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(The Daily Press)   NY Times blames millennials for companies like Uber, Lyft, Airbnb increasing their prices in the face of unsustainable business models and failed policies   (dailypress.com) divider line
    More: Interesting, Venture capital, Startup company, companies' investors, Subsidy, cheap Uber, Silicon Valley, golden era of the Millennial Lifestyle Subsidy, room service  
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314 clicks; posted to Business » on 09 Jun 2021 at 10:24 AM (11 days ago)   |   Favorite    |   share:  Share on Twitter share via Email Share on Facebook



27 Comments     (+0 »)
View Voting Results: Smartest and Funniest
 
2021-06-09 9:51:16 AM  
Ah, ok, so the whole Silicon Valley "move fast and break things" model for startups backed by buckets of VC monies is actually really just a handout to spoiled millennials, what with their avocado toast and all.  Well that's certainly...a take.  Sure is a good thing he's got a few random tweets quoted to prove his point.

FTA:

Uber and Lyft have been struggling with a driver shortage.

This is because driving for these companies with your own vehicle as an "independent contractor" is a sucker's game, and rarely worth it in the long run.  Driving a car like a taxi, compared to normal use, is absolute hell on said vehicle and a lot of drivers don't/didn't realize how much it actually costs in maintenance an upkeep to do so.  Uber and Lyft carved out their slice of market share by, among other things, outsourcing the cost of maintaining a fleet of Taxis to their technically-not-employees before they figured out the scam.

Jacking up prices after doing whatever it takes to acquire market share was always the plan.  Still is for every aspiring startup.  Author can go fark right off with this "subsidy" bs.
 
2021-06-09 10:25:22 AM  
I know a guy with a decent job who stocks Pepsi in supermarkets in the evenings for extra cash and free pop. I have considered applying to HomeDepot just for the discount. One of my friends works evenings at a hobby store for the same reason. I guess these folks just like to drive their cars into the ground or let people fark in their bed.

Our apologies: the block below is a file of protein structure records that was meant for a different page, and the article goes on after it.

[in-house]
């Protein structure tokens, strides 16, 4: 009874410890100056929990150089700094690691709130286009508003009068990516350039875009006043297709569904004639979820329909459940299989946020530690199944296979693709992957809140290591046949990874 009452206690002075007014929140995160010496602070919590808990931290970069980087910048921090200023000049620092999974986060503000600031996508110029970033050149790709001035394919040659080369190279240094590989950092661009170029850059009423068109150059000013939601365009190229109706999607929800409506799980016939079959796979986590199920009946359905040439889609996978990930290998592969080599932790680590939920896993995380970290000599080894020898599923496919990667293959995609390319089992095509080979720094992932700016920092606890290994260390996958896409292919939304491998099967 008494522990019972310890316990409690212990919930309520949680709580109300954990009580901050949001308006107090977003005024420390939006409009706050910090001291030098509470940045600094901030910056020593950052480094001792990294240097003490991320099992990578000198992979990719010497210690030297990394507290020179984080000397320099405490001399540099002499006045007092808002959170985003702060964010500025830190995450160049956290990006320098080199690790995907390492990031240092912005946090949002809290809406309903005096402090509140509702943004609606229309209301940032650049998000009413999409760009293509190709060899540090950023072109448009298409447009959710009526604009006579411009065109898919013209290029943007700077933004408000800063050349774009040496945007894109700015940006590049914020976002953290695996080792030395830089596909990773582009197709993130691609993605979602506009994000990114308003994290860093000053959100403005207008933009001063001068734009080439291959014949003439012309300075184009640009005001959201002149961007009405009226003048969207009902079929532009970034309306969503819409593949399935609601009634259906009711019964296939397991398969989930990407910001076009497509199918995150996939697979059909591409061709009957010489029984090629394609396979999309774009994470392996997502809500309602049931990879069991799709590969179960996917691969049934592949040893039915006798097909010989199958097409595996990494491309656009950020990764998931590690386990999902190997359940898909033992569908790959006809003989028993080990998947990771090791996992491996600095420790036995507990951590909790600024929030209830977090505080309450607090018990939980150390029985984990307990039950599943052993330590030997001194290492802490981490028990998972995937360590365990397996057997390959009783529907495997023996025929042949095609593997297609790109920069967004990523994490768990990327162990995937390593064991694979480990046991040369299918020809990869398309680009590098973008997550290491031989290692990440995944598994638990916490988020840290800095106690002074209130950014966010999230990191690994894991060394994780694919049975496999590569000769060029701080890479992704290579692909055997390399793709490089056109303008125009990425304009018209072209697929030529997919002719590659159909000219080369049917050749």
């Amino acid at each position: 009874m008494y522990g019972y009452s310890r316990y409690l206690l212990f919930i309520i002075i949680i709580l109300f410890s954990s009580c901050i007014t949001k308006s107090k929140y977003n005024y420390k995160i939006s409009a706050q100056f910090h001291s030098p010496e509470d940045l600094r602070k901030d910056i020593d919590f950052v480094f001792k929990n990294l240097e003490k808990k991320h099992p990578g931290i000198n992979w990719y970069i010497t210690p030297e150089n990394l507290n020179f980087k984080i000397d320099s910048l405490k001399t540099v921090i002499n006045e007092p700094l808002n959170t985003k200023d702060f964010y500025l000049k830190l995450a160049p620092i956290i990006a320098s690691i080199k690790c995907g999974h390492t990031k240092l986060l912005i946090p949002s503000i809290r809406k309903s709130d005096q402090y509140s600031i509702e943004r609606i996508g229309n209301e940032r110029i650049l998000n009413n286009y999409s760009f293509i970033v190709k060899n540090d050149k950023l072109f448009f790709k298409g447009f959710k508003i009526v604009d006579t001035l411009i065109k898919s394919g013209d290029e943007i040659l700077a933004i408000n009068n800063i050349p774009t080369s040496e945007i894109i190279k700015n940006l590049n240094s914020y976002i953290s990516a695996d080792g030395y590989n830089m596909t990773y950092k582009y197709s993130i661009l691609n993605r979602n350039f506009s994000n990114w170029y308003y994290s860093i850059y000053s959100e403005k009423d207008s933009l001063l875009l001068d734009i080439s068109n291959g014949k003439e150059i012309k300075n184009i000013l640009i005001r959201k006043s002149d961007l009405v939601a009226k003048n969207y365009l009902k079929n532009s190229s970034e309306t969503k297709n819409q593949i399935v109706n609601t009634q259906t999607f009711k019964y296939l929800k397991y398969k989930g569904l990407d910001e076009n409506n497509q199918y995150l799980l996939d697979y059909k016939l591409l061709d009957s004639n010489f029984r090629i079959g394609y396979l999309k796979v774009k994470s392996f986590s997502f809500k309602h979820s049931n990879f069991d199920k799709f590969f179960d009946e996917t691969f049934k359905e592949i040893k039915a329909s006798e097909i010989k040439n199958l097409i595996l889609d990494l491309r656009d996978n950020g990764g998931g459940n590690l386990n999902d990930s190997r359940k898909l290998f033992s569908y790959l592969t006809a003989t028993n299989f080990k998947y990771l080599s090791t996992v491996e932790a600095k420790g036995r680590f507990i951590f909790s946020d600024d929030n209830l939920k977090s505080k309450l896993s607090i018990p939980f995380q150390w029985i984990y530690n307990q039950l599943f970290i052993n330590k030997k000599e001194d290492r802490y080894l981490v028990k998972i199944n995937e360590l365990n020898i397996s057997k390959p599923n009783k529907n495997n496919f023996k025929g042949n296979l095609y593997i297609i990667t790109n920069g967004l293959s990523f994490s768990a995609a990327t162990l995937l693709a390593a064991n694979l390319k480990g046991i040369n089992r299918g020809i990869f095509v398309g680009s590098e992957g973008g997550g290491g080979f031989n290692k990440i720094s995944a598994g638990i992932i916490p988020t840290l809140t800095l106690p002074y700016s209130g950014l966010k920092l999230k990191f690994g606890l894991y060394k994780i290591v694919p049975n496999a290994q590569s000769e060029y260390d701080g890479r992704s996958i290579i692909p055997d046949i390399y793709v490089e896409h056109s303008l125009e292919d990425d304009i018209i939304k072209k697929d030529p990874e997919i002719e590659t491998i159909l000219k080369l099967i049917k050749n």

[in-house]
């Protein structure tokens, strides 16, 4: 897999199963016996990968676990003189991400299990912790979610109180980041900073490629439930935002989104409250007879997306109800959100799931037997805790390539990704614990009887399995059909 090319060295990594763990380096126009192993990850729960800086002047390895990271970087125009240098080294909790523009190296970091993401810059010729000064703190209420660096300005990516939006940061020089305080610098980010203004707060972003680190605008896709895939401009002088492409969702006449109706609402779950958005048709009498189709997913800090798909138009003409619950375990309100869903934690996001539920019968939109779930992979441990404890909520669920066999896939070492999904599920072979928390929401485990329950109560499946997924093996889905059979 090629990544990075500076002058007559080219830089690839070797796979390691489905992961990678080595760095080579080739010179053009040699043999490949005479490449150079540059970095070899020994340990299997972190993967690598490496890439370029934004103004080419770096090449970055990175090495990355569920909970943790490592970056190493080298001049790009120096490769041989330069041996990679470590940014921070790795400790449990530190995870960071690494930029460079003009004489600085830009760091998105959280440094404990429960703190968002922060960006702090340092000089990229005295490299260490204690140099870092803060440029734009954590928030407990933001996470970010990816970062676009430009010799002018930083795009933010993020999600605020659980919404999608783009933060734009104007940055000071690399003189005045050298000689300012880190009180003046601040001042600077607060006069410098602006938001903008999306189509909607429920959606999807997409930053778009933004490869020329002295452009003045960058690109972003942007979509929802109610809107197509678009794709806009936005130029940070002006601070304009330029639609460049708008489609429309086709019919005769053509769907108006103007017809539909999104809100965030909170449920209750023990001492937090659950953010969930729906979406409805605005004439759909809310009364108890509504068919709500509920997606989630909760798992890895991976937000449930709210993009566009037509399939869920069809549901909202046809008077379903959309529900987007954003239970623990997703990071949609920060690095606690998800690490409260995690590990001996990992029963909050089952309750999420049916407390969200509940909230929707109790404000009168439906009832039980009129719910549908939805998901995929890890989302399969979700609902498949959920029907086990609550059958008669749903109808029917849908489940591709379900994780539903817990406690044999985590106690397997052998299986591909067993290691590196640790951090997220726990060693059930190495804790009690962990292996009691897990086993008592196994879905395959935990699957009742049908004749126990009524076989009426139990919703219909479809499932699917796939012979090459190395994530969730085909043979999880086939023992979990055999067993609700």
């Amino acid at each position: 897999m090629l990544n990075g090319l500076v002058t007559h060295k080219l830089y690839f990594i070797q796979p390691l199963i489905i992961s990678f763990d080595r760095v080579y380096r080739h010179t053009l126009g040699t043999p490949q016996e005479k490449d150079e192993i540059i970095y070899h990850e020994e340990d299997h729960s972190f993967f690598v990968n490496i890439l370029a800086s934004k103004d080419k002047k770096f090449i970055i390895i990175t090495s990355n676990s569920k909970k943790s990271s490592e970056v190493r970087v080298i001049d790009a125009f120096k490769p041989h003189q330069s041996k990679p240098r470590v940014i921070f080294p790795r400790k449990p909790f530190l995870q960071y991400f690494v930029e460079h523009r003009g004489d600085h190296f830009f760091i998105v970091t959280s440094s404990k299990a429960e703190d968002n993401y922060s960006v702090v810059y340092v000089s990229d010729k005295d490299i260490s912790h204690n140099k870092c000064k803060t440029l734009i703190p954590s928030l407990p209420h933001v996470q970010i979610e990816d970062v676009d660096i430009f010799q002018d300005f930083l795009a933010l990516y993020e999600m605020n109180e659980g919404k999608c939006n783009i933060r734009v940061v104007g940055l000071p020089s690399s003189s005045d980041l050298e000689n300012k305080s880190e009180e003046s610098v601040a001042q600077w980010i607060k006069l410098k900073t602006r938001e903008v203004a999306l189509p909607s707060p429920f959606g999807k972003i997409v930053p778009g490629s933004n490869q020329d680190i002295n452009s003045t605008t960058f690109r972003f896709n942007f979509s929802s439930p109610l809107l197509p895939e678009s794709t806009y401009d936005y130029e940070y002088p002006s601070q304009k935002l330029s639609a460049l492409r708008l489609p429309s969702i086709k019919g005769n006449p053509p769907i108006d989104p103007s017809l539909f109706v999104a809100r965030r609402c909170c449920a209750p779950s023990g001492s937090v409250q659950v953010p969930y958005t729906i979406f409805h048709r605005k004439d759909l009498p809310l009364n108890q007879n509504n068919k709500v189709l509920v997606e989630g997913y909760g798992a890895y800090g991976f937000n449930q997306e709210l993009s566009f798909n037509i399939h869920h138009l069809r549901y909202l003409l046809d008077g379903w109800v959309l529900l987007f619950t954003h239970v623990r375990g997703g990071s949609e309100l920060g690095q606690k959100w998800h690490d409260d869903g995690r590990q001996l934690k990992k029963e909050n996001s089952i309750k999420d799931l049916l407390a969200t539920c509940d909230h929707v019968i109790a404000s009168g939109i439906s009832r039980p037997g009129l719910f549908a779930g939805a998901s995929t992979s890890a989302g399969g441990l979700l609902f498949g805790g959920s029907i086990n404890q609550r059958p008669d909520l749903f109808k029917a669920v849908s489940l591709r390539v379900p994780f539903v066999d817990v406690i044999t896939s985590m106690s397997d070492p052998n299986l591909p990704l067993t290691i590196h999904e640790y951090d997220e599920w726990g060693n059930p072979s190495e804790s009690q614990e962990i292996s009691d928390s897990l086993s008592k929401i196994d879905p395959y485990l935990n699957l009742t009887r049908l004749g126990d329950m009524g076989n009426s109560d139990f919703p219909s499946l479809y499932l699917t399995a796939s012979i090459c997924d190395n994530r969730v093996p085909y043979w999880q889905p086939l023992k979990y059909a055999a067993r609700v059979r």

2021-06-09 10:26:59 AM  
I was unaware these startups were only usable by Millennials.

/It'll be interesting to see how many die out once they raise prices
 
2021-06-09 10:35:38 AM  
Actually, three article doesn't blame millennials, and instead blames investors on the whole "burn through cash to increase market share so you can IPO" model
 
2021-06-09 10:38:05 AM  
Speaking as a former newspaper circulation analyst: HAHAHAHAHAHAHAHAHAHAHA!
 
2021-06-09 10:44:25 AM  
It is amazing that the author of this article and articulate how a service such as Lyft or Uber has a mismatch between cost of service and price of service.  Realize that for instance a sandwich shop can't sell a $19.66 sandwich for $10.00 because it would be at a lost of $9.50.  State that "it's hard to fault these investors for wanting their companies to turn a profit."  I speak to too many people who don't realize this.
 
2021-06-09 11:00:08 AM  
They're not blaming millennials. They're explaining that all of your Uber rides were subsidized with VC techbro money.  That's over now.  They've cashed out on the IPO and now Uber needs to turn a profit for mom and pop investors, so they're raising prices.

Uber robot cars and flying taxis were vapor ware paths to profitability.  That was a story for the investors.   If you ever bought that story, you were one of the marks they were after.
 
2021-06-09 11:06:38 AM  

American-Irish eyes: It is amazing that the author of this article and articulate how a service such as Lyft or Uber has a mismatch between cost of service and price of service.  Realize that for instance a sandwich shop can't sell a $19.66 sandwich for $10.00 because it would be at a lost of $9.50.  State that "it's hard to fault these investors for wanting their companies to turn a profit."  I speak to too many people who don't realize this.


Oops

9.66

I reread the article and original thought it was 9.50 didn't correct the math.
 
2021-06-09 11:15:15 AM  

American-Irish eyes: It is amazing that the author of this article and articulate how a service such as Lyft or Uber has a mismatch between cost of service and price of service.  Realize that for instance a sandwich shop can't sell a $19.66 sandwich for $10.00 because it would be at a lost of $9.50.  State that "it's hard to fault these investors for wanting their companies to turn a profit."  I speak to too many people who don't realize this.